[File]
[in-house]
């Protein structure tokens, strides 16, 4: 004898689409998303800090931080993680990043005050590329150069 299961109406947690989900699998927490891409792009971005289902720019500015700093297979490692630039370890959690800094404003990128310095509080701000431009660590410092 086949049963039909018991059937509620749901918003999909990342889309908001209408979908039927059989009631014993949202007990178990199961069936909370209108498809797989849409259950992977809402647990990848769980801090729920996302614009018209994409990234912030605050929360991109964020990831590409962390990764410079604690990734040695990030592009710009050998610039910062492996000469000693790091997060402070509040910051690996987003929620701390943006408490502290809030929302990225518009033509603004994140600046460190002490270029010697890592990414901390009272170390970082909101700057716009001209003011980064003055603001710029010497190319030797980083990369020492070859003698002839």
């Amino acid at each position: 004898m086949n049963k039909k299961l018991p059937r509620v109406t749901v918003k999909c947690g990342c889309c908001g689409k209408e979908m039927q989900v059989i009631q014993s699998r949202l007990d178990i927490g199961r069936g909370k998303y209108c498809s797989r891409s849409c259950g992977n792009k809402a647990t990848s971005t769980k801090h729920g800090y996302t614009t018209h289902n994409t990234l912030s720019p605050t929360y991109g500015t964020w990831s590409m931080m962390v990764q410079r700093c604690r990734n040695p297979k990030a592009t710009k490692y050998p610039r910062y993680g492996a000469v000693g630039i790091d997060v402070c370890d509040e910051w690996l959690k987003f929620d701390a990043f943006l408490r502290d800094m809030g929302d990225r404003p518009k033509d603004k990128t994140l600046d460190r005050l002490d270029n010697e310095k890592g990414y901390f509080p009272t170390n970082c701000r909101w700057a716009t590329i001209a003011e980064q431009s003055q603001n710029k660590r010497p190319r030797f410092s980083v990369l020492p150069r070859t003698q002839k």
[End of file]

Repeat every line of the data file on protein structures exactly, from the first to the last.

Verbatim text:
[in-house]
């Protein structure tokens, strides 16, 4: 004898689409998303800090931080993680990043005050590329150069 299961109406947690989900699998927490891409792009971005289902720019500015700093297979490692630039370890959690800094404003990128310095509080701000431009660590410092 086949049963039909018991059937509620749901918003999909990342889309908001209408979908039927059989009631014993949202007990178990199961069936909370209108498809797989849409259950992977809402647990990848769980801090729920996302614009018209994409990234912030605050929360991109964020990831590409962390990764410079604690990734040695990030592009710009050998610039910062492996000469000693790091997060402070509040910051690996987003929620701390943006408490502290809030929302990225518009033509603004994140600046460190002490270029010697890592990414901390009272170390970082909101700057716009001209003011980064003055603001710029010497190319030797980083990369020492070859003698002839």
């Amino acid at each position: 004898m086949n049963k039909k299961l018991p059937r509620v109406t749901v918003k999909c947690g990342c889309c908001g689409k209408e979908m039927q989900v059989i009631q014993s699998r949202l007990d178990i927490g199961r069936g909370k998303y209108c498809s797989r891409s849409c259950g992977n792009k809402a647990t990848s971005t769980k801090h729920g800090y996302t614009t018209h289902n994409t990234l912030s720019p605050t929360y991109g500015t964020w990831s590409m931080m962390v990764q410079r700093c604690r990734n040695p297979k990030a592009t710009k490692y050998p610039r910062y993680g492996a000469v000693g630039i790091d997060v402070c370890d509040e910051w690996l959690k987003f929620d701390a990043f943006l408490r502290d800094m809030g929302d990225r404003p518009k033509d603004k990128t994140l600046d460190r005050l002490d270029n010697e310095k890592g990414y901390f509080p009272t170390n970082c701000r909101w700057a716009t590329i001209a003011e980064q431009s003055q603001n710029k660590r010497p190319r030797f410092s980083v990369l020492p150069r070859t003698q002839k």